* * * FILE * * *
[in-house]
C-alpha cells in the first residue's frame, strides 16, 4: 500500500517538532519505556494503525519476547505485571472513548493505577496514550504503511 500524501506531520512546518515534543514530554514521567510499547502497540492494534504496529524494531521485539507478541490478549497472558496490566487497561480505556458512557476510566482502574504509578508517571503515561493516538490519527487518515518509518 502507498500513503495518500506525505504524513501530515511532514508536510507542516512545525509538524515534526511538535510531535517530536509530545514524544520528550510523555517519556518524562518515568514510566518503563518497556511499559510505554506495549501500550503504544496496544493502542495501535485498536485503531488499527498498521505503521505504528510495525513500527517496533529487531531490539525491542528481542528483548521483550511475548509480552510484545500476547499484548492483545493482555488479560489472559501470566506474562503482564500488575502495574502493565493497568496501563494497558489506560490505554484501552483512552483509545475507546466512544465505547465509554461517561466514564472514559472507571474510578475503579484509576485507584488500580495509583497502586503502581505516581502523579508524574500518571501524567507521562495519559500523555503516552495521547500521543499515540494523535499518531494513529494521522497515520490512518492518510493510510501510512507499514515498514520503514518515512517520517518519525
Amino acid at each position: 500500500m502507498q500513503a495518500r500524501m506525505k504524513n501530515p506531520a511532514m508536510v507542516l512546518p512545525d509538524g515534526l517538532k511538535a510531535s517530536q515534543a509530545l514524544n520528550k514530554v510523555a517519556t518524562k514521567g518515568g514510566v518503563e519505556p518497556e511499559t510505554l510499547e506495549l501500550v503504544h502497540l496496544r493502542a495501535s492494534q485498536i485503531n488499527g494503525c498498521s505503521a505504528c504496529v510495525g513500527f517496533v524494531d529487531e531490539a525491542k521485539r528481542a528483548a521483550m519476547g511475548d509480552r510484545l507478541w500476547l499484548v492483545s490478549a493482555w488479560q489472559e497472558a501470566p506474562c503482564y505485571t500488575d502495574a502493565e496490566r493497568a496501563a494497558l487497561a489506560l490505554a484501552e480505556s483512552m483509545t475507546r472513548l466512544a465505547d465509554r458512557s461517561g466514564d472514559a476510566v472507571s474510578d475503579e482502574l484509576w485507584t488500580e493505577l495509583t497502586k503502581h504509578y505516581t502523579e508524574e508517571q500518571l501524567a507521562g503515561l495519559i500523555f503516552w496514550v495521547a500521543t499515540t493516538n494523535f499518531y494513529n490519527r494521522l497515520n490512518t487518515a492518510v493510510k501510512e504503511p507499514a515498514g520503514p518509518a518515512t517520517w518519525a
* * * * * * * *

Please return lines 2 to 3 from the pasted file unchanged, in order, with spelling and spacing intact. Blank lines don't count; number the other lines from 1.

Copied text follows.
C-alpha cells in the first residue's frame, strides 16, 4: 500500500517538532519505556494503525519476547505485571472513548493505577496514550504503511 500524501506531520512546518515534543514530554514521567510499547502497540492494534504496529524494531521485539507478541490478549497472558496490566487497561480505556458512557476510566482502574504509578508517571503515561493516538490519527487518515518509518 502507498500513503495518500506525505504524513501530515511532514508536510507542516512545525509538524515534526511538535510531535517530536509530545514524544520528550510523555517519556518524562518515568514510566518503563518497556511499559510505554506495549501500550503504544496496544493502542495501535485498536485503531488499527498498521505503521505504528510495525513500527517496533529487531531490539525491542528481542528483548521483550511475548509480552510484545500476547499484548492483545493482555488479560489472559501470566506474562503482564500488575502495574502493565493497568496501563494497558489506560490505554484501552483512552483509545475507546466512544465505547465509554461517561466514564472514559472507571474510578475503579484509576485507584488500580495509583497502586503502581505516581502523579508524574500518571501524567507521562495519559500523555503516552495521547500521543499515540494523535499518531494513529494521522497515520490512518492518510493510510501510512507499514515498514520503514518515512517520517518519525
Amino acid at each position: 500500500m502507498q500513503a495518500r500524501m506525505k504524513n501530515p506531520a511532514m508536510v507542516l512546518p512545525d509538524g515534526l517538532k511538535a510531535s517530536q515534543a509530545l514524544n520528550k514530554v510523555a517519556t518524562k514521567g518515568g514510566v518503563e519505556p518497556e511499559t510505554l510499547e506495549l501500550v503504544h502497540l496496544r493502542a495501535s492494534q485498536i485503531n488499527g494503525c498498521s505503521a505504528c504496529v510495525g513500527f517496533v524494531d529487531e531490539a525491542k521485539r528481542a528483548a521483550m519476547g511475548d509480552r510484545l507478541w500476547l499484548v492483545s490478549a493482555w488479560q489472559e497472558a501470566p506474562c503482564y505485571t500488575d502495574a502493565e496490566r493497568a496501563a494497558l487497561a489506560l490505554a484501552e480505556s483512552m483509545t475507546r472513548l466512544a465505547d465509554r458512557s461517561g466514564d472514559a476510566v472507571s474510578d475503579e482502574l484509576w485507584t488500580e493505577l495509583t497502586k503502581h504509578y505516581t502523579e508524574e508517571q500518571l501524567a507521562g503515561l495519559i500523555f503516552w496514550v495521547a500521543t499515540t493516538n494523535f499518531y494513529n490519527r494521522l497515520n490512518t487518515a492518510v493510510k501510512e504503511p507499514a515498514g520503514p518509518a518515512t517520517w518519525a